Most companies have a pack mentality. To build a cohesive image, they require a strict dress code and a certain level of decorum from their employees.

However, people can be ethical and should have enough liberty to express themselves at a minimum. They should be able display personal items and wear the clothes that they want.

4. No communication tools

Some companies ban the use of cell phones and regulate the use of internet. However, these practices are antiquated and will not retain millennial employees.

Some companies fail to see that technology is a new way of life and has become necessary. For example, to do their jobs appropriately, employees surf the internet for advice, for tutorials or need to stay connected with their families and other professionals.

Furthermore, every employee handle their break differently: some go to the bathroom for some quiet time, some like to get the gossip at the water cooler, some enjoys conversing over coffee, some make a phone call and others simply enjoy staying at their desk browsing social media.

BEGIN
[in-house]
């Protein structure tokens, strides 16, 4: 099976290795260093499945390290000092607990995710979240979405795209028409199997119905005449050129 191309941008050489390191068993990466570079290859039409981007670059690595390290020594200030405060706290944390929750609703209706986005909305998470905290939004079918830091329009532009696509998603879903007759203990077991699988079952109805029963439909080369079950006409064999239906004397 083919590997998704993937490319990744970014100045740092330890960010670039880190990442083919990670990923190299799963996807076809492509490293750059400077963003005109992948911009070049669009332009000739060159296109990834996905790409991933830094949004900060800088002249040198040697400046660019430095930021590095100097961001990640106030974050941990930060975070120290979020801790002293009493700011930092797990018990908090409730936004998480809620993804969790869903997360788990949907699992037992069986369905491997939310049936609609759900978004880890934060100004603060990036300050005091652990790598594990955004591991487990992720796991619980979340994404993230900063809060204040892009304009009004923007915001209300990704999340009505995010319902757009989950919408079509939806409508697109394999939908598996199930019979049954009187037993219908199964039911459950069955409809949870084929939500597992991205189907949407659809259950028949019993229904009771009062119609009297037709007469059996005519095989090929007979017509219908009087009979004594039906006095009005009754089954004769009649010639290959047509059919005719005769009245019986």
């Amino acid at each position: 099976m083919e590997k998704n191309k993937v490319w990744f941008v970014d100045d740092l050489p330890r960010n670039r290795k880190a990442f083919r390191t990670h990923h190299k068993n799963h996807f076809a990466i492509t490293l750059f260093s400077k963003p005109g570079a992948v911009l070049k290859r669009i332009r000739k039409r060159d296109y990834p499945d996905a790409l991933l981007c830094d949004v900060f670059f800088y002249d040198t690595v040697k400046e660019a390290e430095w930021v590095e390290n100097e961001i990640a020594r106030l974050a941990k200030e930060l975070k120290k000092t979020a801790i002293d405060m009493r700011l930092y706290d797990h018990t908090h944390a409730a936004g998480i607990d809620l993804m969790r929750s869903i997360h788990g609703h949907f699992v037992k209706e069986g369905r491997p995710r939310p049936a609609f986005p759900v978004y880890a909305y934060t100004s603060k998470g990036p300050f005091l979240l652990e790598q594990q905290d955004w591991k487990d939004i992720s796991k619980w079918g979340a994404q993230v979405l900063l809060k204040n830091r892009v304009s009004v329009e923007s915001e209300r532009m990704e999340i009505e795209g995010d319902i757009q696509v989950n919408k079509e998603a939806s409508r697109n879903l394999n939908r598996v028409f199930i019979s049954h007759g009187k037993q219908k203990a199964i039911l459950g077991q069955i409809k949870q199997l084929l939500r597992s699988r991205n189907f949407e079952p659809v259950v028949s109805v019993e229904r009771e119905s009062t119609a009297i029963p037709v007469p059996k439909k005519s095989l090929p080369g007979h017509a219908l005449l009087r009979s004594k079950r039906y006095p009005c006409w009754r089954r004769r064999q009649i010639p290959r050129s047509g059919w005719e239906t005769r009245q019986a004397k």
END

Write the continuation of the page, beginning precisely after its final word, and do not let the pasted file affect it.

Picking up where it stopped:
Sure, there are definitely some sites that are inappropriate for the work environment and that need restriction.Sure, spending more time on the internet and on your cell phone that you do on your job is unprofessional.

For the most part, the internet and cell phones are great communication tools and can improve productivity. Like everything else, they should be used in moderation. 

5. No Bathroom Breaks

Now, that’s a counterproductive rule!

In a day, you cannot predict or control how many times and how long someone will have to go to the bathroom. Limiting bathroom break goes against basic human rights.